ScotHE
Thank you for replying! You are so right as others have already noticed the difference in our two boys -especially the youngest who was completely traumatised during his first year at school. :shocked:
We got him cranial sacral treatment once we took him out of school to release some of the stress he had. During the treatment we were told that he had experienced trauma about a year ago which was when he started school! He also asked how he got on with reading -this had been a problem at school as he refused to read and said he couldn't do it. All of these issues have been released and my goodness what a difference he is now reading everything in sight and with being away from school he is learning so fast and is so much more happier. We now have our wee boy back at last! :cheer2: We just need to get them both some new friends now!!
 

Sheila Struthers

Well-known member
Ali is right, you'll have grown a thick skin before you know it.

These days I find people are more interested than critical - but maybe my thick skin has made me scary :whip:

Families can take time I'm afraid...

My mum is a very pro-school ex-teacher/educationalist. I know she would be happier if my son was "doing a proper course" but she did say to me a few months back that "we were doing a good job with him" which meant a lot to me :roll:
 
Hi Nina!
As you can see, there is plenty support for people on this Forum. Of our three, two were never at secondary school and one was, but had only had a year of primary. (We carted them off in a horse-drawn caravan for seven years, so school was not an option!) The oldest had no exams to his name but did a catch up course at Angus College, then followed an HNC in Applied Ecology with an HND and has been gainfully employed ever since. Our daughter who will be 28 this month (Omigod! 28! Can't believe that!!!) still has no paper qualifications but has been working with horses since she was 16 and is much in demand. She has been 3 times to Oz and 3 or 4 times to the US, too. The yougest, who went to school aged 13, picked up all the bad habits within weeks but still managed to survive and has just started 3rd year at Stirling Uni.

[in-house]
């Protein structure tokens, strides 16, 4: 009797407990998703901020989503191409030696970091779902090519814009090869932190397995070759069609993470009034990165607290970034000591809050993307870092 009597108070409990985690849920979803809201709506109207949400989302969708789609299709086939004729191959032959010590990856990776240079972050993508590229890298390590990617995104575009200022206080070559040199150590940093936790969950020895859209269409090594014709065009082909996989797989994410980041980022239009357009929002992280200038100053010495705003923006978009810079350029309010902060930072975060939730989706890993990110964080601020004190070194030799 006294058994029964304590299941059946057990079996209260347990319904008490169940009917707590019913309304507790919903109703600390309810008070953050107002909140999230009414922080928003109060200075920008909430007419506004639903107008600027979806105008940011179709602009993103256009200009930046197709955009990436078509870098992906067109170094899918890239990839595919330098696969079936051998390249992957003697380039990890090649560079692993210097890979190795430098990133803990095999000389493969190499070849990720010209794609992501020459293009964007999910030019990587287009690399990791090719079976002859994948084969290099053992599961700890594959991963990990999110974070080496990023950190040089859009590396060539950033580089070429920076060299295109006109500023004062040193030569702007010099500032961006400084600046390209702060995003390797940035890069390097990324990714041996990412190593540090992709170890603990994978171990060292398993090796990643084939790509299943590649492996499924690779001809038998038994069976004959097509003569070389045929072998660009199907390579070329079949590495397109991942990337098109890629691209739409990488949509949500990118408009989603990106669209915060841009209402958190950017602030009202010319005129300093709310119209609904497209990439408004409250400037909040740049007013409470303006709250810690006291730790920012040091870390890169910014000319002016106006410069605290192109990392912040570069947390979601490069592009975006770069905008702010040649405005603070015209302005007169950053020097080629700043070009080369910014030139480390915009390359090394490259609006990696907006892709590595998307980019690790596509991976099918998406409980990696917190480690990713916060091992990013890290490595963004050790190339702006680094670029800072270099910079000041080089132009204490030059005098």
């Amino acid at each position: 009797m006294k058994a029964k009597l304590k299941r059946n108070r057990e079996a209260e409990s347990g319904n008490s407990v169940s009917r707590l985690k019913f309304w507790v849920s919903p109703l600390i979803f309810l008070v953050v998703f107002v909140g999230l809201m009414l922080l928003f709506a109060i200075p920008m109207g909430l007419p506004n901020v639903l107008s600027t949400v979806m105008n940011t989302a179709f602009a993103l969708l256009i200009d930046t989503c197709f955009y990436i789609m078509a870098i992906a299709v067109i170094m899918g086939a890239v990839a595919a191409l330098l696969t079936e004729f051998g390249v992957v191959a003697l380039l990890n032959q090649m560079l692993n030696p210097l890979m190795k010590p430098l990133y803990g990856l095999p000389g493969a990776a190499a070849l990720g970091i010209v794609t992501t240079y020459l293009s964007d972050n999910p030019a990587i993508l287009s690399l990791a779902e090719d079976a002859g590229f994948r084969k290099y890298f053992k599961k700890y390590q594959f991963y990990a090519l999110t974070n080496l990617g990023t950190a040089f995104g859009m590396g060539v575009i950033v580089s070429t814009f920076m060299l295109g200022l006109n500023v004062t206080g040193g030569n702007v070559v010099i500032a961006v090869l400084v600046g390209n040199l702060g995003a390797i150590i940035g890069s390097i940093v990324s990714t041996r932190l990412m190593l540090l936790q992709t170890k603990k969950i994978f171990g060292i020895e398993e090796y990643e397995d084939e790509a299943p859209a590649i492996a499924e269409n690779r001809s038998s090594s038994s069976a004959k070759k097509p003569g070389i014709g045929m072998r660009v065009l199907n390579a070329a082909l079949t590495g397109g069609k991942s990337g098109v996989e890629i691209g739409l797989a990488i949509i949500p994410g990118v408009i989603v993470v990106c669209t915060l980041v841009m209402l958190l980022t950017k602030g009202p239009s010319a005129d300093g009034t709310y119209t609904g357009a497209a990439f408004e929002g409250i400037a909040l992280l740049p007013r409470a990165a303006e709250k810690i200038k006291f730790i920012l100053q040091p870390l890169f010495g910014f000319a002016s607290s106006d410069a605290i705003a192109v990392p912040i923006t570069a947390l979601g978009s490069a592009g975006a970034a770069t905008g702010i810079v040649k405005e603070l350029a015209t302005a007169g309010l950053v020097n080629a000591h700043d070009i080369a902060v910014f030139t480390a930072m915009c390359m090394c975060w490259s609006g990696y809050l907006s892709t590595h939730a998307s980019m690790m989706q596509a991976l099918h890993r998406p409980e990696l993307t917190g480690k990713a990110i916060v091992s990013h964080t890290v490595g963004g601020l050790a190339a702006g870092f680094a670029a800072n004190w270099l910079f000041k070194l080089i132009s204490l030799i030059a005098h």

I mention all this because the one thing that scared me, at the start, was that we might be damaging the children's life! Back then there was only EO (in a rather better state than the current nasty outfit) and they were not exactly on the doorstep to offer advice. Schoolhouse was not in existence.
It seems funny now, but at the time, the fear was very real.
Good luck!
 

Mickey

Well-known member
They went on to tell me they know all about class sizes etc and inform me that they are a retired school teacher and headteacher! She said "I used to tell my pupils life is NOT about doing what YOU WANT to do so get used to it"...
You have saved your children from the prospect of retiring as bitter, grumpy old gits like this pair!
 

Mickey

Well-known member
Great minds, Nina, lol!

I used to get the ignorant remark "I dinnae agree wi it," when I told folks round here that J was home educated.

I soon got quite brave with my replies and would answer "Oh, do you know someone who is home educated? No? Have you read about it? No?"

People soon learnt to keep their bigotted, hysterical reactions to themselves!
 

Nina

ScotHE
This probably should go under a new thread but I just also wondered if anyone had parents stop their kids playing due to homeschooling? My oldest had it (one of the many, many reasons we moved!) he had a few friends who he was close too but they stopped talking or coming in for him and were really quite horrible. To be honest I was quite glad as one of the parents was a complete control freak :der: and I had the misfortune to have a couple of words with her regarding her darling perfect son!
Anyways was glad to move away from such narrow minded people but do feel bad they have lost touch with their friends as we are bit isolated here as no children of the boys age near by.
But the main thing is they are happy and so that makes me happy!

Thank you so much for taking the time to reply it makes such a difference to know I'm not the only one going against the grain and proud of it!! :whoo:
 
Where abouts are you? Jacob has so far kept in touch with some of his friends from school and it doesn't really seem to be an issue with thier parents.
 
I just also wondered if anyone had parents stop their kids playing due to homeschooling?
Funny you mention this. A number of hostile feelings emerged shortly after I became HE back in 1989. I wouldn't say that any of my friend's parents stopped friends from associating with me although some found HE very strange. The news that I was HE spread quite widely and information received via the grapevine revealed that I was seen as problem child by many children at both my former secondary school and my primary school that my brother attended.
 

Nina

ScotHE